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There’s a very catchy little instrumental hook that happens right at the beginning of Maroon 5’s hit, “Moves Like Jagger” (see link below). It’s part scale, part arpeggio, and instantly appealing. Partnered with an energetic disco-pop accompaniment, the hook is almost strong enough to carry the song from beginning to end. But it’s more than a stand-alone hook; much of the melodic material that comprises the rest of the song points back to it. “Moves Like Jagger” is a great model for how to create song melodies from a hook. Melodies that are, like the hook they came from, strong and memorable.
“Moves Like Jagger” opens with this simple, repetitive melodic fragment:
It’s got everything that a successful hook needs: melodic interest comes from its roughly symmetrical shape, including an upward leap of a 5th near the beginning, and finishing with a downward 5th. With the syncopated rhythm at the end, it’s rhythmically interesting without being complex. And the entire hook encompasses an octave, making it hummable by almost anyone.
The beauty of this hook is that, short as it is, it contains enough melodic information to form (or at least inspire) most of the important melodies that occur throughout the song.
The end of the hook, where the rhythmic syncopation occurs, gives special significance to the dominant (F#) and tonic (B) notes. The verse melody then enters, using these two notes as important structural features.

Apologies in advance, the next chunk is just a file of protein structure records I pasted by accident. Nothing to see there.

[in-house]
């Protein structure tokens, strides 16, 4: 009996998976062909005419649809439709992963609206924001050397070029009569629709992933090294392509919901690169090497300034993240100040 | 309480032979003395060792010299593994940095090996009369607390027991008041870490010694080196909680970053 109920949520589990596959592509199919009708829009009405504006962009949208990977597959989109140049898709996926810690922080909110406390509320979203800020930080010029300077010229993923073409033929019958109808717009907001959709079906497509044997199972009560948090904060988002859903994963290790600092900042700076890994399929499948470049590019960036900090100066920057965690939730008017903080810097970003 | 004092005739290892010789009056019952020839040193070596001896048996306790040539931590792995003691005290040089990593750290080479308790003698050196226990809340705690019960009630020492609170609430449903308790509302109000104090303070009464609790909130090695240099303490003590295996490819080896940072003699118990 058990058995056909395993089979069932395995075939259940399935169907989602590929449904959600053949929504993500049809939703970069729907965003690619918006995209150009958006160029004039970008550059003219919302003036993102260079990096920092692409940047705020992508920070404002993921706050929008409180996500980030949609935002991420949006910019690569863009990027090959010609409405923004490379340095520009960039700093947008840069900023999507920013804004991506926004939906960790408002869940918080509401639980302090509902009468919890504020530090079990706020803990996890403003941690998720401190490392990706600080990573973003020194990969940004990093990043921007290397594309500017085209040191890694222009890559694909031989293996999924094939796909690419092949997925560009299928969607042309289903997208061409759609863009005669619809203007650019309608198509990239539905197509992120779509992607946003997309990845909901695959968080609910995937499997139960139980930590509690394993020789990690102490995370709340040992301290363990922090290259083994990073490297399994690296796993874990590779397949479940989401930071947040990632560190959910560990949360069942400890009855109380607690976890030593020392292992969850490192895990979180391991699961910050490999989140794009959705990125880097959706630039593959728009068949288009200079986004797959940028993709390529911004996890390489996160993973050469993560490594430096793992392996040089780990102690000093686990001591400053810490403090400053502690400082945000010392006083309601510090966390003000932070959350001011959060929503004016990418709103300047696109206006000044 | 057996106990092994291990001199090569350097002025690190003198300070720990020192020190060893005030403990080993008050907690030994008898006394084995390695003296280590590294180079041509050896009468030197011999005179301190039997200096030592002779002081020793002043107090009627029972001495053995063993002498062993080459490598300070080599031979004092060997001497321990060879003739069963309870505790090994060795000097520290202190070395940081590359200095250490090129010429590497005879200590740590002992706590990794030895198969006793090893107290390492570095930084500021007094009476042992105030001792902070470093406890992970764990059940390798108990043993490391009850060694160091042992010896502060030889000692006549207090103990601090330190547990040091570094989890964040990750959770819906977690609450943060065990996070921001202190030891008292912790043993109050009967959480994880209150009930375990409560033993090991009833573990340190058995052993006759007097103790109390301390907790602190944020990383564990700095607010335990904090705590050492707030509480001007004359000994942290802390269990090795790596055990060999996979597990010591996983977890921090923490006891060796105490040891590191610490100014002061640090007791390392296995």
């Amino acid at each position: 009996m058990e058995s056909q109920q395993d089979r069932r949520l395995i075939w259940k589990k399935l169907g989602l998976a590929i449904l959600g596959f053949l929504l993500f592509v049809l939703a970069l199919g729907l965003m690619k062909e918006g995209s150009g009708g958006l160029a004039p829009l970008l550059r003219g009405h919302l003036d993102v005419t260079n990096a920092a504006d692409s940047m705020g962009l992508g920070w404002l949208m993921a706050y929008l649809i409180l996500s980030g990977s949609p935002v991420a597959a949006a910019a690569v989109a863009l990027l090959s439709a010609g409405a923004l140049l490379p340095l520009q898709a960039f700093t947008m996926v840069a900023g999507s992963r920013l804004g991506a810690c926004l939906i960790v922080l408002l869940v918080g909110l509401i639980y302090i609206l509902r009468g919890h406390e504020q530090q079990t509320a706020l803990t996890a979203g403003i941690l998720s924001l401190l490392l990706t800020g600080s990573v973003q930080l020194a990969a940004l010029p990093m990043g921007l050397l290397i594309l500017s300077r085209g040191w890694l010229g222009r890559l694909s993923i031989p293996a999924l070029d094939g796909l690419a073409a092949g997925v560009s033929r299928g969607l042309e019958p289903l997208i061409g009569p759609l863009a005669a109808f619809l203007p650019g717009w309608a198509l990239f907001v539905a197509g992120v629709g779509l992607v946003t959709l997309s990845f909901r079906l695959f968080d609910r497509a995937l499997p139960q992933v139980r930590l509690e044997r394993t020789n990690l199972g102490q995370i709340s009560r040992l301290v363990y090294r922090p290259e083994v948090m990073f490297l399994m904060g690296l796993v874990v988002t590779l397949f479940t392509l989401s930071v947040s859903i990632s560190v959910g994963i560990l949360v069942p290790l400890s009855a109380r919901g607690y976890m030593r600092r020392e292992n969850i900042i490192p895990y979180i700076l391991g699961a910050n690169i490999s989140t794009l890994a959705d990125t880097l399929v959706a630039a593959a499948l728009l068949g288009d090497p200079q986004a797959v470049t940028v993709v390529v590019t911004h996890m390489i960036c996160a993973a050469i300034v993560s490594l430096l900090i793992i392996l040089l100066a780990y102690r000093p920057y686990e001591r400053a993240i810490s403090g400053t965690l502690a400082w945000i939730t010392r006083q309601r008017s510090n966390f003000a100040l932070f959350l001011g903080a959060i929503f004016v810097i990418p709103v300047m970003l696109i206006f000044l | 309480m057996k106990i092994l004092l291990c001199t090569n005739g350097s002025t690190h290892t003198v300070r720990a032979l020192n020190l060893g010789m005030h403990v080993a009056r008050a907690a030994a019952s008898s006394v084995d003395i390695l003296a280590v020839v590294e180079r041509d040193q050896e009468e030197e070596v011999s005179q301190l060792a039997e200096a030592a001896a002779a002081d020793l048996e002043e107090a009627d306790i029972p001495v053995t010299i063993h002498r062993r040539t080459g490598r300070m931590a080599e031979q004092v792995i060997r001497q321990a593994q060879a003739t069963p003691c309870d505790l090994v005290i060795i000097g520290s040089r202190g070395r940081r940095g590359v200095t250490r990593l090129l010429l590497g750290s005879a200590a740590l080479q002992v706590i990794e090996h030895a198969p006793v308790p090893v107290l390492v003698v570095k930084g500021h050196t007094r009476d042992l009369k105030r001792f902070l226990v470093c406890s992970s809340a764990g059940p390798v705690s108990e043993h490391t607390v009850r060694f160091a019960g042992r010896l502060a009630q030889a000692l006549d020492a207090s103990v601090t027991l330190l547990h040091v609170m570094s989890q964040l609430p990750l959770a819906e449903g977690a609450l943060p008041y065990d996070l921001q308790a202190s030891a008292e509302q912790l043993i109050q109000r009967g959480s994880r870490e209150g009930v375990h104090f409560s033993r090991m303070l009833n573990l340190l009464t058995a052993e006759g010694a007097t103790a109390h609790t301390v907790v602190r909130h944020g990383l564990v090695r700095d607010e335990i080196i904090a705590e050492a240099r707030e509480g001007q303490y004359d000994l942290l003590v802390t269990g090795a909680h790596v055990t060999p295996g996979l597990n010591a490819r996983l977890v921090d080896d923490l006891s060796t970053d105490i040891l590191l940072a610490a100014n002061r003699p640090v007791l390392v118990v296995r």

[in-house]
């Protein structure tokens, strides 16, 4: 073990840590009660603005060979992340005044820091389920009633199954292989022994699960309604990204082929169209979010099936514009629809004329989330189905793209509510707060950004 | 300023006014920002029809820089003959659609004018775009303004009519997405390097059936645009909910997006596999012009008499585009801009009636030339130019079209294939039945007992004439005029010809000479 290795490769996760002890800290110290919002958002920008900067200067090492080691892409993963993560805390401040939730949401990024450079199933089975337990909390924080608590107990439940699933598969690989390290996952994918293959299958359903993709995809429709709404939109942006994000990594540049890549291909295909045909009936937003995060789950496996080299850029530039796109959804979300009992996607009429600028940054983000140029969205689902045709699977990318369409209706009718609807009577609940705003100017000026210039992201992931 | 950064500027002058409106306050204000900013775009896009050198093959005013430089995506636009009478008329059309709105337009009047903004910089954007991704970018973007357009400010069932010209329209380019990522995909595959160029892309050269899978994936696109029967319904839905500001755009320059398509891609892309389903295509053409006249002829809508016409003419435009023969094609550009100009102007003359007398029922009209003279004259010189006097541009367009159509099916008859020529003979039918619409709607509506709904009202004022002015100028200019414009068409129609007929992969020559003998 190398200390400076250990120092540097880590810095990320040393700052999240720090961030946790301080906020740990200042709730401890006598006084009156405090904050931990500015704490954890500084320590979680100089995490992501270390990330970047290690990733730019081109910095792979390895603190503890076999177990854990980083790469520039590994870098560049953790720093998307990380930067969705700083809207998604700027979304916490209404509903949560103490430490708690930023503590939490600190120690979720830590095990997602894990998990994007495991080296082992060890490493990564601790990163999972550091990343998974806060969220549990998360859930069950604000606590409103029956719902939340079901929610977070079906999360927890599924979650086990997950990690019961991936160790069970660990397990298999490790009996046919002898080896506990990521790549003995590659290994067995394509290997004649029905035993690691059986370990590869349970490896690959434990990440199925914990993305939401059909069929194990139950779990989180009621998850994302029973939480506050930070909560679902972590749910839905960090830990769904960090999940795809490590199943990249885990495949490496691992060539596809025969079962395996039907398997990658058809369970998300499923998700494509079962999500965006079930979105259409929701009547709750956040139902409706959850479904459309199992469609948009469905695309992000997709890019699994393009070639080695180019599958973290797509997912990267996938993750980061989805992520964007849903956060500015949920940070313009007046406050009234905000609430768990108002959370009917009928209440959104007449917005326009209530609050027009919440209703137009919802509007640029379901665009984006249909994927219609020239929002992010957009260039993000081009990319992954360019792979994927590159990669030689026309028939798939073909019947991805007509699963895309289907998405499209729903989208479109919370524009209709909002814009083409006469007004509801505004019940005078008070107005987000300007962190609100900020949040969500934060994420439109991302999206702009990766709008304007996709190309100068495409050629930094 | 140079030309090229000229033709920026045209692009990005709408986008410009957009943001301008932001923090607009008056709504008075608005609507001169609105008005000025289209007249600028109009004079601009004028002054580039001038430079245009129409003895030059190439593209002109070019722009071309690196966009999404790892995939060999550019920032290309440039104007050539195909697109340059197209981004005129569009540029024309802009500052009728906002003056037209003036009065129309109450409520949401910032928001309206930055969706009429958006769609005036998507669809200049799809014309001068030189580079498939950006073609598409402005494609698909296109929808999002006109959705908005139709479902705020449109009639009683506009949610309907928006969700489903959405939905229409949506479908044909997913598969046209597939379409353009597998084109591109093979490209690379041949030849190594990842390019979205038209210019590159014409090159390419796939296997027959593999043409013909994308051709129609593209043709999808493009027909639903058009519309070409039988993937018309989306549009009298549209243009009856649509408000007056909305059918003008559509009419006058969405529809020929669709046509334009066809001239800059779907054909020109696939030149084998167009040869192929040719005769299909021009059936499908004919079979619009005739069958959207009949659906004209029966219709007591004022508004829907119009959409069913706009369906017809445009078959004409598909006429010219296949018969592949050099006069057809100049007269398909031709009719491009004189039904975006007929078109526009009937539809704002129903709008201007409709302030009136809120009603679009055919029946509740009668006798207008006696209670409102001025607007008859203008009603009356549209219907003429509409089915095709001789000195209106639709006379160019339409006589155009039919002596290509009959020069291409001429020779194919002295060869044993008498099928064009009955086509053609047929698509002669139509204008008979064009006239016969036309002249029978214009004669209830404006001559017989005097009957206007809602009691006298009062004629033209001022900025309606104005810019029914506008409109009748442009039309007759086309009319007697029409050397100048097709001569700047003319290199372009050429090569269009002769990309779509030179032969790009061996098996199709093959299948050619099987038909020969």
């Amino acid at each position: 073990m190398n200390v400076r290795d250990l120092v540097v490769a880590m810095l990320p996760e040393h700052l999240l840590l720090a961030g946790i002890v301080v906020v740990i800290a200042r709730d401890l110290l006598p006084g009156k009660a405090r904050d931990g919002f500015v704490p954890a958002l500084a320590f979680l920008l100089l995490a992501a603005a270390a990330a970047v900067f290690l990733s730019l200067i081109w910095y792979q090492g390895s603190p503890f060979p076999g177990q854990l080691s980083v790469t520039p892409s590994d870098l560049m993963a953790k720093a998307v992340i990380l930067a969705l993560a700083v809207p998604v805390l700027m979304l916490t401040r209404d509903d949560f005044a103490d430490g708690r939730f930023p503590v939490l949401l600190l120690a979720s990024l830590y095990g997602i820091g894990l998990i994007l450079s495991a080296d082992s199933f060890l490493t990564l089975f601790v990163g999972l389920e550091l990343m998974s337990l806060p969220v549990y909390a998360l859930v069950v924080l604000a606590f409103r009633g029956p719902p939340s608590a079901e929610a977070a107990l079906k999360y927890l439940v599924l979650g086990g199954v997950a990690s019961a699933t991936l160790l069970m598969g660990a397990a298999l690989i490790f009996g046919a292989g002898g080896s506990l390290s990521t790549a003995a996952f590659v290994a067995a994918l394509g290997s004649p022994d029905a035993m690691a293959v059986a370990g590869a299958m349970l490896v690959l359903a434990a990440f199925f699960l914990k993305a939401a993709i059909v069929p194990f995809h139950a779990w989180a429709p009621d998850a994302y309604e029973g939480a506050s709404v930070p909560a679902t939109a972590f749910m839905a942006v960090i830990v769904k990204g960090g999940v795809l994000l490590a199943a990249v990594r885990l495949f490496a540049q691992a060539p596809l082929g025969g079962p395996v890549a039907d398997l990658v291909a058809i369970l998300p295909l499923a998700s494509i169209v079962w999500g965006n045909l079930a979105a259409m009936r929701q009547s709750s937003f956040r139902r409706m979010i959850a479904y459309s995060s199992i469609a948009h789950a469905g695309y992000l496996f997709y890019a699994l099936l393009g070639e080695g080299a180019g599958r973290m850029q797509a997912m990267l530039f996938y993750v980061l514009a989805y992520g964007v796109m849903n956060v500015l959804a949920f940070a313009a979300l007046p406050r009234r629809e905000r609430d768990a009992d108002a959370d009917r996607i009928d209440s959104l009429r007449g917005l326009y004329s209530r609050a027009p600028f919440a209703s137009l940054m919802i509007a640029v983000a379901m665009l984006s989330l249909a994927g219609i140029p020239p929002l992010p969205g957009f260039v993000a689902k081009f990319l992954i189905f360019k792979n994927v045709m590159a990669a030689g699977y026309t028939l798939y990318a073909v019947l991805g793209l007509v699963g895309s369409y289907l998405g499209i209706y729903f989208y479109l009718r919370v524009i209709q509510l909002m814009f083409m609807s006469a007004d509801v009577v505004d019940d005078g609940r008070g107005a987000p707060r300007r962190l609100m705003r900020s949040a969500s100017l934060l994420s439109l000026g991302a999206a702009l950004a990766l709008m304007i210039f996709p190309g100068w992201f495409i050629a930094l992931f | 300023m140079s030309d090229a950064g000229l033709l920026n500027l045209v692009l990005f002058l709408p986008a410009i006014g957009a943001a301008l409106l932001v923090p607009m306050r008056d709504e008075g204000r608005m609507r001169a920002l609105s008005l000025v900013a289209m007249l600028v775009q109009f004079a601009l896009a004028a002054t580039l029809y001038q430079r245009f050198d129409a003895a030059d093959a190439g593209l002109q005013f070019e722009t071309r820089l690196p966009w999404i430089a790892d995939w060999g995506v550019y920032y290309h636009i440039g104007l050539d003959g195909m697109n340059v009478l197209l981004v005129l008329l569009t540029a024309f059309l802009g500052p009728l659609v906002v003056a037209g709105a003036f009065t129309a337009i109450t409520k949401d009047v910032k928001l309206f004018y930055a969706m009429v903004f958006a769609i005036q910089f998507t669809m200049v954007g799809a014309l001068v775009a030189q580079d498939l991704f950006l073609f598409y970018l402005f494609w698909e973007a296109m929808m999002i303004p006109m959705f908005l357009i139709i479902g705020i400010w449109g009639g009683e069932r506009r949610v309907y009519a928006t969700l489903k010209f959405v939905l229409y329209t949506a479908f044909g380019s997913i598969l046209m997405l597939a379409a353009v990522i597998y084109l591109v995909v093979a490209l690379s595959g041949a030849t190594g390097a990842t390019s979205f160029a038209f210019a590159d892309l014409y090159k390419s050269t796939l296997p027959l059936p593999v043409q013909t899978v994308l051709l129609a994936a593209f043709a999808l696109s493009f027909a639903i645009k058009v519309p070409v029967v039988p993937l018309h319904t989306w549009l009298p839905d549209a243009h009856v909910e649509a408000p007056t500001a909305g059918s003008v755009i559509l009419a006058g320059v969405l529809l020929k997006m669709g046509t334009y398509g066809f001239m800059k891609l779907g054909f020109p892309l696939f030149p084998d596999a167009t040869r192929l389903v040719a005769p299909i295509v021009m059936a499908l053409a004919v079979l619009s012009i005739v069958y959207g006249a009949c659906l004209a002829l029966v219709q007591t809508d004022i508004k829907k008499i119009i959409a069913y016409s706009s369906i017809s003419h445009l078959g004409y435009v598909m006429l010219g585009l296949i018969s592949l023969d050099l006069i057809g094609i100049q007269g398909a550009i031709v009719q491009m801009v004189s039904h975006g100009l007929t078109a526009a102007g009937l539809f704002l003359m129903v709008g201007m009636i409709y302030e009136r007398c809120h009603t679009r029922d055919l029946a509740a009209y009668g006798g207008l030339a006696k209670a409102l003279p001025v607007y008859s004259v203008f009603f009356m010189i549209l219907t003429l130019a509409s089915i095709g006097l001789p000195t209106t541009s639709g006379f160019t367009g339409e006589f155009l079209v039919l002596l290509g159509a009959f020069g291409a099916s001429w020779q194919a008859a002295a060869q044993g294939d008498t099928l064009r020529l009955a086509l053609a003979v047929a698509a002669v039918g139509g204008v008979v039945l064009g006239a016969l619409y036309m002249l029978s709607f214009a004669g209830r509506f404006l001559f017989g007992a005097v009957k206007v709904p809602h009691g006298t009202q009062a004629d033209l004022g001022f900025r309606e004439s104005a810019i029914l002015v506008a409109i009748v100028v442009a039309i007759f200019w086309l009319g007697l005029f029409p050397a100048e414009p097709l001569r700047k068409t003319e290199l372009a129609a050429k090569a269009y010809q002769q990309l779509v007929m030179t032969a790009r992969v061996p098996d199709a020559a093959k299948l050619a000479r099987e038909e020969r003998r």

This opening melody bears the least melodic resemblance to the hook of the various melodies that occur throughout the song. That shouldn’t surprise us: after having heard the hook several times, it was necessary to produce a melody that offers a bit of variation.
The next melodic fragment that sets the words, “And take me away/ and make it OK..” are drawn almost note-for-note from the hook:
The opening melody of the chorus uses the same melodic fragment from the hook, but starts on the highest note, B:
There is no songwriting principle that demands that all hooks need to relate to the melodic material used throughout a song. We have lots of examples (and I’ve written about many of them on this blog) where the hook is mainly a stand-alone feature that serves as a groove that simply supports: Stevie Wonder’s “Superstition”, Peter Gabriel’s “Solsbury Hill”, and so on.
But pulling melodies from a hook, especially a hook as strong as this one, has the benefit of riveting those melodies into the memory of the listener. It creates a song that sounds like a continuous iteration of a hook, but without the negative side-effect of boredom from too much repetition.
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